Construction companies want to ensure their projects are delivered not only on time, to budget, and with a great return – but are also under pressure to monitor environmental indicators such as air quality, water usage and resource wastage in order to comply with the environmental standards set by statutory bodies.
The UK government has committed to cut greenhouse gas emissions by 80% by 2050 compared to 1990 levels, and to halve them by 2025. In order for construction to actually be sustainable, it must meet society’s current needs for domestic housing, commercial properties, and infrastructure etc without compromising the ability of future generations to meet their needs across environmental, economic, and social pillars.
The construction industry must shift to a more sustainable model to meet these regulations and for the benefit of the environment and its long-term endurance. Considering the global extent of construction and urbanisation today, and taking into account the pace at which the planet is being further developed, it is even more important that whatever is constructed adheres to a less wasteful and more environmentally friendly model.
In the UK
- 61% of all waste produced comes from the construction and demolition of buildings.
- The construction industry accounts for approximately 55% of the total annual material consumption
- 13% of products delivered new to construction sites are sent directly to landfill without ever being used. It produces three times more waste than all UK households combined.
- The construction and operation of buildings account for 50% of total CO2e (carbon dioxide equivalent) emissions.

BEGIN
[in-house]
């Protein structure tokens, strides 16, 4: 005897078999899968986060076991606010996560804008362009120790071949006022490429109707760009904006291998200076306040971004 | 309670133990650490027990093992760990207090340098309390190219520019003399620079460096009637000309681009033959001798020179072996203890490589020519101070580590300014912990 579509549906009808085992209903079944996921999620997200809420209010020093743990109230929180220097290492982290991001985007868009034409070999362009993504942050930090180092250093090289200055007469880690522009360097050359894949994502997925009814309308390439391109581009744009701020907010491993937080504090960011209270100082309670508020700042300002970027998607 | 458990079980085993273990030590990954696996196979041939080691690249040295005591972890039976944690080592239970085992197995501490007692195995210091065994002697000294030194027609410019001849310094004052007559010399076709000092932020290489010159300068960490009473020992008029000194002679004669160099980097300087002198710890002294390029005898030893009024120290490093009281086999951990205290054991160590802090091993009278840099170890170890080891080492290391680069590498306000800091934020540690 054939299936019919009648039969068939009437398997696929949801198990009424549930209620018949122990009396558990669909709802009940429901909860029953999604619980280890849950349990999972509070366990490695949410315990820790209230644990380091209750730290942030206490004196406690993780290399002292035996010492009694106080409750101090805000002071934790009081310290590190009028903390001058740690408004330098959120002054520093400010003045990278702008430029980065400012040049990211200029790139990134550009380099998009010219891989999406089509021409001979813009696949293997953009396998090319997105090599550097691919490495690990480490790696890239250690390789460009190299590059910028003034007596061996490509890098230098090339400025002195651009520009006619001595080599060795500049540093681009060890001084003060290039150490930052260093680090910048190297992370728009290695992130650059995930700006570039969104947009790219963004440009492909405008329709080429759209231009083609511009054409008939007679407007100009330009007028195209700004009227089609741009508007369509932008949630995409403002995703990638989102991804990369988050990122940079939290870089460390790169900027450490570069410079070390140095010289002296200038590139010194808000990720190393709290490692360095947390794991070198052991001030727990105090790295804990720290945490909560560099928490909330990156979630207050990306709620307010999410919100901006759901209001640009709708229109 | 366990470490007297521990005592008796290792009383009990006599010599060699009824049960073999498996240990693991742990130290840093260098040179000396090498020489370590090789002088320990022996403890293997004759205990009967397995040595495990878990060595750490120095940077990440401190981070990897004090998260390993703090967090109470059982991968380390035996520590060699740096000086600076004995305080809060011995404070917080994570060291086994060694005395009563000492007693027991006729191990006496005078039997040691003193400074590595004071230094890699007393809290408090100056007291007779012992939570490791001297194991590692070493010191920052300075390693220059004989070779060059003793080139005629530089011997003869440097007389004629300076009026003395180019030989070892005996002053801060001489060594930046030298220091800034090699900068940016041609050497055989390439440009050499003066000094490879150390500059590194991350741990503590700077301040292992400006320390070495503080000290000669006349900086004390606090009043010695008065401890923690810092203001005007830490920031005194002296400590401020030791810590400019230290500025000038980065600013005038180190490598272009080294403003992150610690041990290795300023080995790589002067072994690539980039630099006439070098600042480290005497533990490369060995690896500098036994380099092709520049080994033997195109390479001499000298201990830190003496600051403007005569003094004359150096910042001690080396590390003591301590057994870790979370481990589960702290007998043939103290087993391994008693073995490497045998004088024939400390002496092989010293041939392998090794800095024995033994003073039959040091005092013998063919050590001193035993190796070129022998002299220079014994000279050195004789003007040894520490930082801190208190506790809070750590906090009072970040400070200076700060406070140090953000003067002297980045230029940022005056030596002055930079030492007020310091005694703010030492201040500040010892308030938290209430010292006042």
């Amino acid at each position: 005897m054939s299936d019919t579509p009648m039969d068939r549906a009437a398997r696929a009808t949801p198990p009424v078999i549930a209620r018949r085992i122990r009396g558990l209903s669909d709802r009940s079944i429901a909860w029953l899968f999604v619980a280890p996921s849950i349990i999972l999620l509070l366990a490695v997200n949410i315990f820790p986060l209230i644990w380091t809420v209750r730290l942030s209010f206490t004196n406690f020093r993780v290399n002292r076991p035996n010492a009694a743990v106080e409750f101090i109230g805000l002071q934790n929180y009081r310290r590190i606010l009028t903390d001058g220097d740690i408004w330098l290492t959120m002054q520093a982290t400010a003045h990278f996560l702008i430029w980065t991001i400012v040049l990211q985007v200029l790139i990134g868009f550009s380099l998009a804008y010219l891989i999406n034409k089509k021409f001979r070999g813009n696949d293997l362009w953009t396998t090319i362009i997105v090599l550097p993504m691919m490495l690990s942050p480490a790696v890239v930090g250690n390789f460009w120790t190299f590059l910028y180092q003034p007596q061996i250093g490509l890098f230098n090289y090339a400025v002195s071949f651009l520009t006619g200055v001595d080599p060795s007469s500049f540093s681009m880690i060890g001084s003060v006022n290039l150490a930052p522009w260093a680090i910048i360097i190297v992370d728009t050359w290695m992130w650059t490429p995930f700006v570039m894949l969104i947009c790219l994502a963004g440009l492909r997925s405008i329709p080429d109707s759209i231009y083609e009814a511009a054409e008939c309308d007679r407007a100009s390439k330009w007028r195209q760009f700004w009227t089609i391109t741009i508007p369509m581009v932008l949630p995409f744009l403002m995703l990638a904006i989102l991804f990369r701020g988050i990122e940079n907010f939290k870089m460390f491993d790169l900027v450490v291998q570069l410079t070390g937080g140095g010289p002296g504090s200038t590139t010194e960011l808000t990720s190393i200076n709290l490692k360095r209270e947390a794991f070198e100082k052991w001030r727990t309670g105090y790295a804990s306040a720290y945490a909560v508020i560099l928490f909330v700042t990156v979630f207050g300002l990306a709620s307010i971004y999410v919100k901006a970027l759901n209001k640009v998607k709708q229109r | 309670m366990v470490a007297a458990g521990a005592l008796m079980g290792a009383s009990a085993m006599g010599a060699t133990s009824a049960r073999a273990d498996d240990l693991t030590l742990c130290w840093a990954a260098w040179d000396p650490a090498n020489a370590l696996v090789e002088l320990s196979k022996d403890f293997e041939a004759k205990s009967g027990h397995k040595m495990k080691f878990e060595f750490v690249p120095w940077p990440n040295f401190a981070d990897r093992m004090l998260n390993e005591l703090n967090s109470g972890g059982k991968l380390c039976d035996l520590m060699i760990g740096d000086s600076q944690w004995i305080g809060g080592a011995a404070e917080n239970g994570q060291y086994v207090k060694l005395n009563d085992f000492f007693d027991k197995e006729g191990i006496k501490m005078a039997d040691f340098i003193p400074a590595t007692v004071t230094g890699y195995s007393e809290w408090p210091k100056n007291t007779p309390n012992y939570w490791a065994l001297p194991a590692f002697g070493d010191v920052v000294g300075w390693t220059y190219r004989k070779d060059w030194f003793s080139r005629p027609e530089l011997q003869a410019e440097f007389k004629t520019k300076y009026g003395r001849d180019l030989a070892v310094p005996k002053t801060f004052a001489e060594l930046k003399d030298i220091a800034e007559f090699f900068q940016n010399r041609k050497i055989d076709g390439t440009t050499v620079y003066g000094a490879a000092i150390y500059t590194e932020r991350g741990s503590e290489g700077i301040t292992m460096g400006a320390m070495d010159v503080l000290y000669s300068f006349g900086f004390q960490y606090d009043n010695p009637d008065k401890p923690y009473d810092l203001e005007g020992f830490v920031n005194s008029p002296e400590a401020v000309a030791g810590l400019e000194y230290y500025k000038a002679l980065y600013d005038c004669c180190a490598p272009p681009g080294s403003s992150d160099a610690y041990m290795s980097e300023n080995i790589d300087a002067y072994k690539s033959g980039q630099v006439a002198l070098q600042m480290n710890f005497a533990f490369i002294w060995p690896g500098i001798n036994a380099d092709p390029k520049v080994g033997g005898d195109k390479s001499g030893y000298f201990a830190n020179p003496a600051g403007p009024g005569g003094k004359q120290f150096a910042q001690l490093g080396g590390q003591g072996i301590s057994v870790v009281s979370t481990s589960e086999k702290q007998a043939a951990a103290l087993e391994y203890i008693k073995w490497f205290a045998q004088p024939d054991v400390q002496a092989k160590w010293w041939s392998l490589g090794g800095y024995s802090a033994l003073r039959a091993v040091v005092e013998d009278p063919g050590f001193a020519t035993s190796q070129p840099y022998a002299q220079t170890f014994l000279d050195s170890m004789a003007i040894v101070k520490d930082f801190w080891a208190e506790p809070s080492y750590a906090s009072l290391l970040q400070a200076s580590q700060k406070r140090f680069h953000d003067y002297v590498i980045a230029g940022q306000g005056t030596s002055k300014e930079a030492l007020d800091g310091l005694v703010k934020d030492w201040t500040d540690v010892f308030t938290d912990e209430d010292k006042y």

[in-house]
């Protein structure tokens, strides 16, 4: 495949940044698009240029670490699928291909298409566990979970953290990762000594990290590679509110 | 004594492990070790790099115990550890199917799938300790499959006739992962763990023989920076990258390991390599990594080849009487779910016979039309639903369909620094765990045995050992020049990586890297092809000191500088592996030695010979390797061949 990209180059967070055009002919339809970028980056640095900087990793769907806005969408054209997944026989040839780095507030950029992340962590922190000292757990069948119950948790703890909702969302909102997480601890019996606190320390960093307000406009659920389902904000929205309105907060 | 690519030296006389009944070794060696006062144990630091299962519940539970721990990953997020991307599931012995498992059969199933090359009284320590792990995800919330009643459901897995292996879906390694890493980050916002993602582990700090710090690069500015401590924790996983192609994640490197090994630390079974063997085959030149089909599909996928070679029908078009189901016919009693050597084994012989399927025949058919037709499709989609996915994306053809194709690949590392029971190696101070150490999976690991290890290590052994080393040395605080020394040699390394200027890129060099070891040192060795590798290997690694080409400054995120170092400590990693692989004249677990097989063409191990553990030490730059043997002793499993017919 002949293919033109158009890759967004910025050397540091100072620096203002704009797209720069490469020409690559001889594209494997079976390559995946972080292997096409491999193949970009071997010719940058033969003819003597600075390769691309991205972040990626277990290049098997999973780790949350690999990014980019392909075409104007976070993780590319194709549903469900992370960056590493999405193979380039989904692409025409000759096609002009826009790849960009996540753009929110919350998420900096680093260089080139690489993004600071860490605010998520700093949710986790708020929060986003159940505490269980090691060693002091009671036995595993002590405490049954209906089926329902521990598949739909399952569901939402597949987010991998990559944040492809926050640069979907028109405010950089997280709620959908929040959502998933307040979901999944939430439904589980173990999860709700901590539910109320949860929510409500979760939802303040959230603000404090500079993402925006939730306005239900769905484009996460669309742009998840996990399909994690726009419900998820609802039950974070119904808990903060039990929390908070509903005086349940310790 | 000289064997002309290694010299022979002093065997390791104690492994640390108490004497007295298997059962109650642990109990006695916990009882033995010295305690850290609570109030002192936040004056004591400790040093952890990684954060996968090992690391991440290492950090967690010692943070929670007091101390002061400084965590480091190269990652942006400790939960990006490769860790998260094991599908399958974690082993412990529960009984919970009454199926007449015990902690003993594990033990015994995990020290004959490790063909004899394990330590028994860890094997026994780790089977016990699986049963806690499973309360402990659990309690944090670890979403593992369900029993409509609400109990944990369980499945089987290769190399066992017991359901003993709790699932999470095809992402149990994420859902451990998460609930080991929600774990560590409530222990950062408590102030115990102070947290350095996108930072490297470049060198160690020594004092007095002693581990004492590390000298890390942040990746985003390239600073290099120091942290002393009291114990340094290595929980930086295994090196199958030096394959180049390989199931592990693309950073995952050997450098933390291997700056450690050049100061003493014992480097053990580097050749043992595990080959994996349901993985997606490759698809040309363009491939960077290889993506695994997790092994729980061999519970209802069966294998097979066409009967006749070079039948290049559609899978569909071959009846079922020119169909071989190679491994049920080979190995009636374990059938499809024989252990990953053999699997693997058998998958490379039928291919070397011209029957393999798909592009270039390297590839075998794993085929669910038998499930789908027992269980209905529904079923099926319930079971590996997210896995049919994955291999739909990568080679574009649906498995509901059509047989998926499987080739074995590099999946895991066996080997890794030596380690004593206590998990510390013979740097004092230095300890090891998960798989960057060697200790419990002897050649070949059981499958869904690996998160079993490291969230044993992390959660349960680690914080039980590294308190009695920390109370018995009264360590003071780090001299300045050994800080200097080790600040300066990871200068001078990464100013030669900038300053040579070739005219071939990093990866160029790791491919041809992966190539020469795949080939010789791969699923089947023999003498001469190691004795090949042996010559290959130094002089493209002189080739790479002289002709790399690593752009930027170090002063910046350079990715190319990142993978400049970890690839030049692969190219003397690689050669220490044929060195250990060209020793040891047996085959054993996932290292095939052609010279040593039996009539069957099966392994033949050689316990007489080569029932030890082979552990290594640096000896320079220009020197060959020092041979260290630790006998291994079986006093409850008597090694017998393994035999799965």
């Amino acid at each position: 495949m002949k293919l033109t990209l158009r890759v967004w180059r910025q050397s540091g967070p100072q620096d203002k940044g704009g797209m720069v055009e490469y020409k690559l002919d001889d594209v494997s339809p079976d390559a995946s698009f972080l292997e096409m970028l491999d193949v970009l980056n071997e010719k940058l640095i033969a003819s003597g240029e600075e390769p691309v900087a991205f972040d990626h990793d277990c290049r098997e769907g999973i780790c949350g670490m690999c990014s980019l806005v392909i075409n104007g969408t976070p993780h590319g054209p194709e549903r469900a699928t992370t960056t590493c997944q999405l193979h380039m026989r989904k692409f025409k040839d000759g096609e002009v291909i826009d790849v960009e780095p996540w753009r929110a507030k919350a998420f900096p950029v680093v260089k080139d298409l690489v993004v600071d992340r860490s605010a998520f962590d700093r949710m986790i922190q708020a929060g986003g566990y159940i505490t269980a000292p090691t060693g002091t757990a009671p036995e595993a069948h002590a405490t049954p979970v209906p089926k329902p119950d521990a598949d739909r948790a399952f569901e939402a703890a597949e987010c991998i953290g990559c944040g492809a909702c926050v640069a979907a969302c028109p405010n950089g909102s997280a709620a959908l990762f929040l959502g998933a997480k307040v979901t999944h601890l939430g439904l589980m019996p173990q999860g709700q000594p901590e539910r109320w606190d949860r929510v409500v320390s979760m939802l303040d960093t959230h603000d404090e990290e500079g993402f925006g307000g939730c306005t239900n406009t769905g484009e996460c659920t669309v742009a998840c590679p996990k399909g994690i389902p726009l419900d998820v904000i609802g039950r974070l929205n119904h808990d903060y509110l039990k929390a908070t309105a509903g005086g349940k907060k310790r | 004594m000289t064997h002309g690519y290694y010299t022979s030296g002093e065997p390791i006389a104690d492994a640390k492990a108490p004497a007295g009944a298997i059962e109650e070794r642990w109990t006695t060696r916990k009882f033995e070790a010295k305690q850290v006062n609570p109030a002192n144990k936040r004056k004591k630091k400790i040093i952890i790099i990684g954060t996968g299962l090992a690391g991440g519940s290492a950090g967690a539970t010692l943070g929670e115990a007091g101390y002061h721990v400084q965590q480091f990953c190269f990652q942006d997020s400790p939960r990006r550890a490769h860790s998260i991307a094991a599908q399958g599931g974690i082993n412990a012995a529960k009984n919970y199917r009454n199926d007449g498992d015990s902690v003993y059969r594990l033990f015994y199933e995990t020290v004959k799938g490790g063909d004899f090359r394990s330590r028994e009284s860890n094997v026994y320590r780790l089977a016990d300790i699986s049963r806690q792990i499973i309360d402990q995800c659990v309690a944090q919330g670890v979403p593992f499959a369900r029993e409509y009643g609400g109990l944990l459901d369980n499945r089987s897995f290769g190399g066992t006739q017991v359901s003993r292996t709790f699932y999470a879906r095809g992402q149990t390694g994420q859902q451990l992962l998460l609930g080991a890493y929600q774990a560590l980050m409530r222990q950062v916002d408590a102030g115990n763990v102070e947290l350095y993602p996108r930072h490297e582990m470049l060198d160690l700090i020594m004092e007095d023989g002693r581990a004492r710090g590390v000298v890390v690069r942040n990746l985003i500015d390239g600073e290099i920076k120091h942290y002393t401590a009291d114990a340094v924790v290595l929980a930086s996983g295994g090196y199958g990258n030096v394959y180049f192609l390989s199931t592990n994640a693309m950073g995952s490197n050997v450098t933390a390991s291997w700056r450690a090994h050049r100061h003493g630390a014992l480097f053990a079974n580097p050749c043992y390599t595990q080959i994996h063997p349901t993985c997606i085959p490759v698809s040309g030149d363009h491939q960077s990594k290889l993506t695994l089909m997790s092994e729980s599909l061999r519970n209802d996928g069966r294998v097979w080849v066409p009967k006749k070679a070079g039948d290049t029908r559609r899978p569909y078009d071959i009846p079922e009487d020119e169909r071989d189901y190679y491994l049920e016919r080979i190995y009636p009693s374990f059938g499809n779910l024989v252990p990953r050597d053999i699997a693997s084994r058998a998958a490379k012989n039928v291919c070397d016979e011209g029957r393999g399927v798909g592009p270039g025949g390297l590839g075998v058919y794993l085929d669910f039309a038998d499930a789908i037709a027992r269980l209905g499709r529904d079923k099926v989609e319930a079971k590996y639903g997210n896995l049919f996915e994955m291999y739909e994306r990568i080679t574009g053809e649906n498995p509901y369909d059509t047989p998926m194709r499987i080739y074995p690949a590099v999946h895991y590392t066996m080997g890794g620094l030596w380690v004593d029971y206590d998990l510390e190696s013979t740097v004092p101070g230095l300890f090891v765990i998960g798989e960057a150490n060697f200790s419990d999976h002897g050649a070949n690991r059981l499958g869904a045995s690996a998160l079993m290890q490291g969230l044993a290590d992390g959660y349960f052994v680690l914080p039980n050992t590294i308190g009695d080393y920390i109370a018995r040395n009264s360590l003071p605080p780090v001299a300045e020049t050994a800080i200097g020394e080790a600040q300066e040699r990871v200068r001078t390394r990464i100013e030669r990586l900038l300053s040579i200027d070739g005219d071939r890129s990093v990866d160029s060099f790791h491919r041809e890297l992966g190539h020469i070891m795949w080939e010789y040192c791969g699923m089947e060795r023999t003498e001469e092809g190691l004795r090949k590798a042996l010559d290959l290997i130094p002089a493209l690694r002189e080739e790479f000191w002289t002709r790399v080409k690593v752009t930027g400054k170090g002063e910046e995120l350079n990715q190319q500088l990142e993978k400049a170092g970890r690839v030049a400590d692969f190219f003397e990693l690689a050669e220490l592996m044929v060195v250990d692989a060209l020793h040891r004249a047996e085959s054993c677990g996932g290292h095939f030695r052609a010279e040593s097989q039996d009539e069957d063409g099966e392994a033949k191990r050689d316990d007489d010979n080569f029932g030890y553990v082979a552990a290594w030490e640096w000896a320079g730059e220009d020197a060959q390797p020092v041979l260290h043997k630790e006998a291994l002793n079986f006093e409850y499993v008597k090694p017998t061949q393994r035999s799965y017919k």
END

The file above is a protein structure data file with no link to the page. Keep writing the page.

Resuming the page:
- The construction industry is responsible for 30% of annual water usage.
Construction has faced a huge productivity lag over the last 30 years, but due to digitisation and unprecedented technological advancements, we’re seeing construction enter a dynamic new era. The sector now has a unique opportunity to ensure that green business lies at the very core of the industry’s future progress.
How can the construction industry move to a more sustainable model?
1. Consider modular construction
Modular construction is the manufacture and pre-assembly of construction components before they are installed in their permanent on-site location. Once modules are delivered to site – pre-fitted with plumbing, heating, electrics etc – they are carefully assembled into position on-site. Reductions in vehicle transportation and machine usage encompass a significant decrease in the emissions caused throughout the traditional construction process which means that offsite construction uses a lot less energy.
Offsite construction is also up to 50% quicker than traditional methods, allowing companies to deliver projects on time. China has been a good example of what can be done in terms of efficiency; the Mini Sky City in Changsha took just 17 days on-site to assemble. On-site production innovation is on the increase in the UK. MACE’s factory in Stratford is proving that the UK construction industry can incorporate sustainability in all aspects of construction.
2. Incorporate technology to increase efficiency during the design and construction phases
Working with highly detailed virtual models during a project’s design phase enables planners to avoid design clashes and re-build. Plans can be easily shared seamlessly in the cloud, and used for real-time collaboration across all stakeholders. This improves efficiency, enhances design and reduces errors. Other tech companies are exploring real-time tracking such as costs and resources in order to smooth project management. From estimating to layout and ongoing project management, every step in the design and construction workflow is reviewed and enhanced by digitisation. Thus providing a means for construction’s environmental impact to be reduced.